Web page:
Former NFL Player’s Inc. Director calls most retired players unmarketable
On February 17, 2011 Doug Allen, former assistant executive director of the NFLPA and former president of Players Inc. responded to a Sports Business Journal article entitled: NFL Alumni hires 16W to create licensing program.
His article slipped under my radar, but with the new controversy over the $15 million in deferred compensation that Gene Upshaw’s estate is fighting over, I found it on a search of NFL Players – the marketing arm of the Union.
In the article (attached below my comments), Doug Allen confirms that he and Gene Upshaw thought most former players had little marketing value to the NFLPA and its money making machine at Players Inc.
If that was true, then why did they ask all retired players to sign Group Licensing Agreements? And why did a Judge and a jury find them negligent and award 28.1 million in compensatory and punitive damages? The judge said the NFLPA had failed miserably in their effort to market retired players.
It is sad to know that when the NFLPA had the opportunity to market a considerable number of players in the EA Madden Video game, they told EA to scramble the images as a way of avoiding the payment of royalties to retired players.
The one thing that Doug Allen fails to mention in his article is that the Group Licensing Agreement specifically said “The moneys generated by such licensing of retired player group rights will be divided between the player and an escrow account for all eligible NFLPA members who have signed a group licensing authorization form.”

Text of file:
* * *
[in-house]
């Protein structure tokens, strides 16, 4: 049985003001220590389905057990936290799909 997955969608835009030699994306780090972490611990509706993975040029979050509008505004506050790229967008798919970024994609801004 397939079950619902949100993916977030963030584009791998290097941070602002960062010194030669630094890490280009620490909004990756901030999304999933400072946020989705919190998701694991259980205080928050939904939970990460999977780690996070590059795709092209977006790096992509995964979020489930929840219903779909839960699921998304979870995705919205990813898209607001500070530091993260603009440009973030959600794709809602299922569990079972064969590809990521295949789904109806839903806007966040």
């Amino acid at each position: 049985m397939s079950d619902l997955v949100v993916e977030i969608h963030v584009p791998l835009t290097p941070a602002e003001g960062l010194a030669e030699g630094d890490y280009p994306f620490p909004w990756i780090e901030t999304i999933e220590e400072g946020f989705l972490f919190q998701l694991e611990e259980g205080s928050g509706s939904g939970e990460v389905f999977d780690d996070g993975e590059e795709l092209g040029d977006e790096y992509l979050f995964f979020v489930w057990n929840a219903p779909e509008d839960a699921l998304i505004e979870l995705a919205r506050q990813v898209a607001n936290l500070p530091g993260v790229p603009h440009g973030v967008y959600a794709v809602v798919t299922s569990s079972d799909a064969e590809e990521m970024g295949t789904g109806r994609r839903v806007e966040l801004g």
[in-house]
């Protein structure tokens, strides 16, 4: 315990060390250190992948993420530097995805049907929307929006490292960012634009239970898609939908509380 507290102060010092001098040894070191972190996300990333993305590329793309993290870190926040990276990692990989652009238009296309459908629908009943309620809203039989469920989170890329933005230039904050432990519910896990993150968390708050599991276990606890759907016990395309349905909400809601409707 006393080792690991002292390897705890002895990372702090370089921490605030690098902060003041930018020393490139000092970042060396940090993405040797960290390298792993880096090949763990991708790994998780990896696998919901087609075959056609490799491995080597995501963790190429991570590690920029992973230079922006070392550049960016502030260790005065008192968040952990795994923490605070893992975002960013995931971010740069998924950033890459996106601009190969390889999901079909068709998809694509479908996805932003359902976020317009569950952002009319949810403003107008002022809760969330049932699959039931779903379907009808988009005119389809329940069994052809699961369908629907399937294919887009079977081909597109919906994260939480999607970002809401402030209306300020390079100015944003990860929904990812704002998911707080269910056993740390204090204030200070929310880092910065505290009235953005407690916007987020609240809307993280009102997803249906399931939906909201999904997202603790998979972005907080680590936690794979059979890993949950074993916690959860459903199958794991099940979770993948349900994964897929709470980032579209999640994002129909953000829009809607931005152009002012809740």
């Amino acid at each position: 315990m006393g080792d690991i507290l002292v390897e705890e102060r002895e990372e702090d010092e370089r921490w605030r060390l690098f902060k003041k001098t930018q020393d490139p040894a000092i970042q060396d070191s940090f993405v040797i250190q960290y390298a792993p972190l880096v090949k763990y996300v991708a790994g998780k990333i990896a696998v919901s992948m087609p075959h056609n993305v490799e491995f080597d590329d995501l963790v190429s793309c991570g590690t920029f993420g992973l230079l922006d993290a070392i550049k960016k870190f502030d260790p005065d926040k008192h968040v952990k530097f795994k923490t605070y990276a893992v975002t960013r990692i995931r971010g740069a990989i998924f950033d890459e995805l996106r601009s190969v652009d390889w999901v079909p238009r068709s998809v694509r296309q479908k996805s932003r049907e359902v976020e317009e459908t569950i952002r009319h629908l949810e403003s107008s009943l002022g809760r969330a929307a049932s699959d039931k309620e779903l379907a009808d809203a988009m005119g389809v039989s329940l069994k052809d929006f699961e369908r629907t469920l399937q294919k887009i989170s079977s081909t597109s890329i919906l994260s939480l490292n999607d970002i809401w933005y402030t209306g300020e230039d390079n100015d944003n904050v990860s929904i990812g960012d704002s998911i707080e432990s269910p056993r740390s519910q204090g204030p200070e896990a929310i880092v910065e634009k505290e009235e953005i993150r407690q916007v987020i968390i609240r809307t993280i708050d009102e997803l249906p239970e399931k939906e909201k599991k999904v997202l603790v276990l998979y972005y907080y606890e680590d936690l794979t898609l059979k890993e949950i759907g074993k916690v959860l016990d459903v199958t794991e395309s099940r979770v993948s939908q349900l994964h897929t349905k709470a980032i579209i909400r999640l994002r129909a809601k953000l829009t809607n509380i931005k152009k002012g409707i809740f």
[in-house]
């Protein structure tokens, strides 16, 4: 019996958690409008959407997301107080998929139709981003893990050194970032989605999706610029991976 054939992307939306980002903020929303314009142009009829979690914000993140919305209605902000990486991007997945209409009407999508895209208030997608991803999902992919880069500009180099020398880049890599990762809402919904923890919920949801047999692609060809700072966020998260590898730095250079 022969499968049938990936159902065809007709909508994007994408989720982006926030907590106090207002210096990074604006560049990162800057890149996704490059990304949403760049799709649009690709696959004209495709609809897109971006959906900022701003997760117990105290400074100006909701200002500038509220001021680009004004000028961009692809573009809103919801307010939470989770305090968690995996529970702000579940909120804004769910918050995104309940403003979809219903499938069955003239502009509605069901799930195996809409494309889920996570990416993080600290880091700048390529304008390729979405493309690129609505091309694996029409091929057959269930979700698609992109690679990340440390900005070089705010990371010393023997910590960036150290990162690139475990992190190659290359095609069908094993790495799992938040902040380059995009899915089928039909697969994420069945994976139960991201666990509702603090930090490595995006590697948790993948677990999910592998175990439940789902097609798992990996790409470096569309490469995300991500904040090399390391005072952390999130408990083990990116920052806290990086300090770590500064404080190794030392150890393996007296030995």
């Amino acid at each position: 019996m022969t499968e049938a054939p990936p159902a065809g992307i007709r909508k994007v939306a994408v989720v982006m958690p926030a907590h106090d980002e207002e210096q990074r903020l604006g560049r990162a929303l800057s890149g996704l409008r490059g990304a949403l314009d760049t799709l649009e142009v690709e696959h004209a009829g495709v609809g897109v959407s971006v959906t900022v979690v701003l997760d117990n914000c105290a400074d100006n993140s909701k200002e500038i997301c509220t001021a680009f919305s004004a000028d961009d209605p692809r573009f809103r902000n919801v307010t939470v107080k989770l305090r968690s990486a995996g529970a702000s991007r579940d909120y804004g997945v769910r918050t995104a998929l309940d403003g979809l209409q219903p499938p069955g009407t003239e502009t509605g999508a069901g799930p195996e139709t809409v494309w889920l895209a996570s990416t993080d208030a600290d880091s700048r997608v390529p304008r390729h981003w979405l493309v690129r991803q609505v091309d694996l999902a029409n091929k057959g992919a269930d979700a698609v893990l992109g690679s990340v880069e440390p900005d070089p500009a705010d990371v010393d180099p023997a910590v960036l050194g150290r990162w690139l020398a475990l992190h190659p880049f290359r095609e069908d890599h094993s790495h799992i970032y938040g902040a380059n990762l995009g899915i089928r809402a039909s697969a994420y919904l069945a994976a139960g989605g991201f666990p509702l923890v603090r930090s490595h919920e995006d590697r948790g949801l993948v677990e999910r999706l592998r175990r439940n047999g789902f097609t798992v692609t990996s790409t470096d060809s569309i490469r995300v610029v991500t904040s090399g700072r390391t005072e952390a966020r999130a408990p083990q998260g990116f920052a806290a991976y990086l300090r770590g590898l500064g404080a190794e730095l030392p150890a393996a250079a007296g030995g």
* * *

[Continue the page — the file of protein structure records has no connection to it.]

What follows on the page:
As you all know, they never divided the money and put it in an escrow account to be equally divided among all the retired players that signed GLA’s.
After losing the class action lawsuit, the NFLPA dropped the GLA program for retired players and farmed it out to the School of the Legends.
It is important to know that just like his predecessor, DeMaurice Smith is the Chairman of NFL Players Inc. – and as such, he has the power to “giveth and taketh away.”
Don’t you dare speak out against the NFLPA, or you might find yourself like Hall of Famer Joe DeLamielleure – blackballed from the Players Inc. country club. Here is an article I wrote about this issue back on June 9, 2010: NFL Players Inc paid 13.89 million to 150 former NFL players from 2002-07
The NFL, through its subsidiary – NFL Ventures, pays the NFLPA and active players about $44 million annually to market their images to the public. They all split the money equally. A player could be a perennial benchwarmer, or the Super Bowl winning QB. It doesn’t matter, they all get the same amount. That’s teamwork. That’s fair. That’s something the NFL Alumni needs to think about when they craft their GLA’s.